Thursday, May 6, 2010

Tsotsi Film Review


Tsotsi is a South African film that was released in 2005 after being directed by Gavin Hood. In Tsotsi, a young thug takes on more responsibility than he can handle and must deal with the consequences. Tsotsi lives in the projects in South Africa and only relies on Aap, Boston, and Butcher for friendship. They go around robbing people, drinking, playing craps, and even kill on occasion. One night Tsotsi robs a very wealthy politician of her car and after driving for several miles, he realizes that her baby is in the back seat. Knowing that he can’t bring it back for fear of being arrested, he decided to keep the baby in his car, which is not very good. He forces a young woman named Miriam to help him take care of the baby because he is incapable of doing it himself. As the film progresses he starts to develop a soul and other positive qualities that forces him to really reflect on the life he’s been living. Tsotsi starts to realize he has to bring the baby back, but how?

     The most important theme in Tsotsi is decency. I think this was made pretty obvious when Teacher was asking Tsotsi in the bar if he has decency. He didn’t at the point, but Tsotsi did develop decency as the film progressed. Teacher had decency enough to leave the group and know that killing was wrong. The family was decent enough to not having Tsotsi shot dead when he tried to return the movie. Miriam had decency enough to help out a baby and thug who she had no attachment to. Another theme in Tsotsi is poverty. Tsotsi and his friends lived in poor conditions, with a huge city just a short drive away. It was kind of weird how there were two totally different living conditions right next to each other. Your wealth also creates some sort of caste system. It seems like the people in the slums got no respect from the police, but the wealthy political family who was trying to find their baby was able to talk down to and yell at the police without fear. I think another underlying theme in Tsotsi is the HIV/AIDS epidemic in Africa. I’m under the assumption that Tsotsi’s mother was dying of AIDS. I think this because of the way she looked and the way the father did not want Tsotsi to touch her for fear that he would get sick as well.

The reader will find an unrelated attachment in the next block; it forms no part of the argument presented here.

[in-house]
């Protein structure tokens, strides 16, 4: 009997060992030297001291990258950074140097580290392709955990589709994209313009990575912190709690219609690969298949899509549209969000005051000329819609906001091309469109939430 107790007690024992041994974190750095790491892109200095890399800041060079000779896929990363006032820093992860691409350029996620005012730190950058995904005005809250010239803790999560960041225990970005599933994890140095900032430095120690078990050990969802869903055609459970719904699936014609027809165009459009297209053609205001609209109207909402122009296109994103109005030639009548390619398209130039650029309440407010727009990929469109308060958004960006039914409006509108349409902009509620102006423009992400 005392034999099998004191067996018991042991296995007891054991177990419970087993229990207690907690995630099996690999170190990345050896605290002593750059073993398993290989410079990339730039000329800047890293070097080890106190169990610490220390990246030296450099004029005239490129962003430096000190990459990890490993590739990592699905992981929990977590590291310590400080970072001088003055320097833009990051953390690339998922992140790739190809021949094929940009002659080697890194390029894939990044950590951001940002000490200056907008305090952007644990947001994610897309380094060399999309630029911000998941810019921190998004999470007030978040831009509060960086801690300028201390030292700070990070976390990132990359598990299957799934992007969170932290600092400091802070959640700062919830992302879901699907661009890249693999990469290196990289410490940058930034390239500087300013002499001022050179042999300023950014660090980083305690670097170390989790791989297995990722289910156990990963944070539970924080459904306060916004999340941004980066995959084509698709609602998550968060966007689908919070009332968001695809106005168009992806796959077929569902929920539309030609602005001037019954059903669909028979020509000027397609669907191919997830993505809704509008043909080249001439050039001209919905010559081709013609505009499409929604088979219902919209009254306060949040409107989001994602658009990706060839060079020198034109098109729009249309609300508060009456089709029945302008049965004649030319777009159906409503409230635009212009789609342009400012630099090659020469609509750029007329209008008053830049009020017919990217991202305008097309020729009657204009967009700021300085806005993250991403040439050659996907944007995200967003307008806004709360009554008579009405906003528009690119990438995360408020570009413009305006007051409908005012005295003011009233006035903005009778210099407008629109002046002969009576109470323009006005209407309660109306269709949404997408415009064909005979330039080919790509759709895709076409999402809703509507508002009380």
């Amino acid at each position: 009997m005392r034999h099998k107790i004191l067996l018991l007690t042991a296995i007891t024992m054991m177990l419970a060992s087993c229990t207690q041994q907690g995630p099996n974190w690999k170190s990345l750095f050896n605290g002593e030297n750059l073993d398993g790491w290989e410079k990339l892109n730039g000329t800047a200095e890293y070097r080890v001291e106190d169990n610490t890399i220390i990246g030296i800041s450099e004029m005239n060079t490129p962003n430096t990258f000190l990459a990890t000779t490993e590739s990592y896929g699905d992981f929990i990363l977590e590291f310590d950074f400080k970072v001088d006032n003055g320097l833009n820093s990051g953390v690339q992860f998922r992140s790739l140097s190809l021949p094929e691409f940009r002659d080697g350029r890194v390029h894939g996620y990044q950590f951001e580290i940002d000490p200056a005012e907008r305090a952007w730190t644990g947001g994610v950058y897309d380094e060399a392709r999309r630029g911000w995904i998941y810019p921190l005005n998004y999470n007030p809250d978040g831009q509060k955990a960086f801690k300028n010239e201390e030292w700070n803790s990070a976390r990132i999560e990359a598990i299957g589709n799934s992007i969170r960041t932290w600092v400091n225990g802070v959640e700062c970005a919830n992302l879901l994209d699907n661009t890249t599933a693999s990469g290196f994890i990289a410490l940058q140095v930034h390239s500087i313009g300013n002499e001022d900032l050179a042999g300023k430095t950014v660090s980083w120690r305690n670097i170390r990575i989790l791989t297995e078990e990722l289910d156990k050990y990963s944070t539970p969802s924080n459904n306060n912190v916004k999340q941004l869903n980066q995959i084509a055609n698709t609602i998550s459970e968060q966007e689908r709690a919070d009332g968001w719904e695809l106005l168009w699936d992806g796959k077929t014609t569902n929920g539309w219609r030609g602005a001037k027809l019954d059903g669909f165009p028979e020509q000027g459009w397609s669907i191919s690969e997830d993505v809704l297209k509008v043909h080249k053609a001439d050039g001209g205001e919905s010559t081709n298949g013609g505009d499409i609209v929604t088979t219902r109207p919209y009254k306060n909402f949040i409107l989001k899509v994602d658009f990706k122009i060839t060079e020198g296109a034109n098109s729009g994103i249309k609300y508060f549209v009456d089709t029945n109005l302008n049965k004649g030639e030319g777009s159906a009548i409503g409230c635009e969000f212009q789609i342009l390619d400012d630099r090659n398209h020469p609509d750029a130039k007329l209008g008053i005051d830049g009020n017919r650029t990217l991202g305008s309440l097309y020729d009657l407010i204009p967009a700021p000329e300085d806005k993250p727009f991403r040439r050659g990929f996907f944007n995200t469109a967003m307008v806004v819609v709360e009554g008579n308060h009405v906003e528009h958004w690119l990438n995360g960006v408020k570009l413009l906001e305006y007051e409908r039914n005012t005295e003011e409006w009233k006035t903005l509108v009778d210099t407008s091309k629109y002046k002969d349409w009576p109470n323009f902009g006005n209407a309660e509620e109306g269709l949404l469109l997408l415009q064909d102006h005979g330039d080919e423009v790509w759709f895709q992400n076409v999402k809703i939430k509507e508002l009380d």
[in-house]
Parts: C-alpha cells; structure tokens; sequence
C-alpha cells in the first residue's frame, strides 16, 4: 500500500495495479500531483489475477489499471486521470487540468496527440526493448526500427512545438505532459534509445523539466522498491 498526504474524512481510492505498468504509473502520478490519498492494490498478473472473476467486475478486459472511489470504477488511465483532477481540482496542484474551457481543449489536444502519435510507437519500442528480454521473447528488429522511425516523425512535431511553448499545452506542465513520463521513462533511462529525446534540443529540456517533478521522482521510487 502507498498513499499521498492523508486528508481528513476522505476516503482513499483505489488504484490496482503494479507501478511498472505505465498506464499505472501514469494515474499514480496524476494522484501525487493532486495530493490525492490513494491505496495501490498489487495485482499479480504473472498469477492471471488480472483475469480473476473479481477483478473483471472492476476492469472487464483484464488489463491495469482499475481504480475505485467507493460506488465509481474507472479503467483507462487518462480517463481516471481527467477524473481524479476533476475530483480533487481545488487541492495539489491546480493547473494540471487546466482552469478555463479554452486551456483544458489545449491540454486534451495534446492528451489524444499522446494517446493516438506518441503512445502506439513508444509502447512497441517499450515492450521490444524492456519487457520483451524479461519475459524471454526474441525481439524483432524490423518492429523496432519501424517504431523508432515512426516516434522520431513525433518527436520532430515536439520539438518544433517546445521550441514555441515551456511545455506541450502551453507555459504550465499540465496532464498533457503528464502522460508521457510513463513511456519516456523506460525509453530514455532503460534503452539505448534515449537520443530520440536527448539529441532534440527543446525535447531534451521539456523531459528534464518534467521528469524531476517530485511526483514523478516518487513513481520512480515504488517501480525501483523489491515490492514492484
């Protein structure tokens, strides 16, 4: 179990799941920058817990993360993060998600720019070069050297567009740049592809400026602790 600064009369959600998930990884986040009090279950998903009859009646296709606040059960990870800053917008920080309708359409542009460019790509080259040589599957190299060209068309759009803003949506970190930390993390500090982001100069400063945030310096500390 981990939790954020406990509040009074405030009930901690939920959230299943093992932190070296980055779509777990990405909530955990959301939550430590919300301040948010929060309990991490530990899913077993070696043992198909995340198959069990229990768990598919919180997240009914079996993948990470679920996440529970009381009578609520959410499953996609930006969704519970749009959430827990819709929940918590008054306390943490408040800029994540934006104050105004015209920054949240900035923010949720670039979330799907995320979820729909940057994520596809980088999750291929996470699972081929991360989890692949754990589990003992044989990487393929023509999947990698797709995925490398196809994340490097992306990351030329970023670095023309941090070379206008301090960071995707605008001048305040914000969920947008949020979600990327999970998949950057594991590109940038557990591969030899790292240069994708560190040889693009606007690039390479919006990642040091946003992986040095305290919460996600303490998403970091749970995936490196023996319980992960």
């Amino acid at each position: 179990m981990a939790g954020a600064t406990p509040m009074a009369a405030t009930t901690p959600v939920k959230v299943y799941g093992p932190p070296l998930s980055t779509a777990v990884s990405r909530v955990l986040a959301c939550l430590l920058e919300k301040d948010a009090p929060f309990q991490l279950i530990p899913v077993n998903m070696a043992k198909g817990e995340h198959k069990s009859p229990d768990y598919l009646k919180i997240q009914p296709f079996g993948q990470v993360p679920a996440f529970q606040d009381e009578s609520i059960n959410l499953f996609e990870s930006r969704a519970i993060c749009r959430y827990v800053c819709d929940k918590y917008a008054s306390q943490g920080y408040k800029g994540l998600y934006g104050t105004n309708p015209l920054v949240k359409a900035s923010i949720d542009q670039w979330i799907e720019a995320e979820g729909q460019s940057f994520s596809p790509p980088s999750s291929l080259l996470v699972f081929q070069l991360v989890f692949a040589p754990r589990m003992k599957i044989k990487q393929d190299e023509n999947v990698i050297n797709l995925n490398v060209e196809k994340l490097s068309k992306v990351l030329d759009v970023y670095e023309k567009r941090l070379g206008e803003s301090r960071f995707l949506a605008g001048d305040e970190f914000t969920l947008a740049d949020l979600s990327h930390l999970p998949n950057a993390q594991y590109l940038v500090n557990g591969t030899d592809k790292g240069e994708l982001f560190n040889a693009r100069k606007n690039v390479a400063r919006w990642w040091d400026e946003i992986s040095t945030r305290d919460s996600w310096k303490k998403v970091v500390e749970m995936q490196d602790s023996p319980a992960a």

I would have to say that this is probably my favorite film from the whole semester. My favorite part of the movie was definitely the music. I didn’t understand a single word that they were rapping, but it sounded good and the instruments sounded perfect for what was happening in each scene. The plot was a little predictable at times, but I feel like all the little subplots kept me interested enough to not get bored. The timing was perfect so slow points like talking or walking didn’t seem to drag on at all. The acting was well done and Tsotsi definitely gave the best performance. The actor who played him really showed every emotion possible throughout the course of the film. I would definitely watch this movie again.

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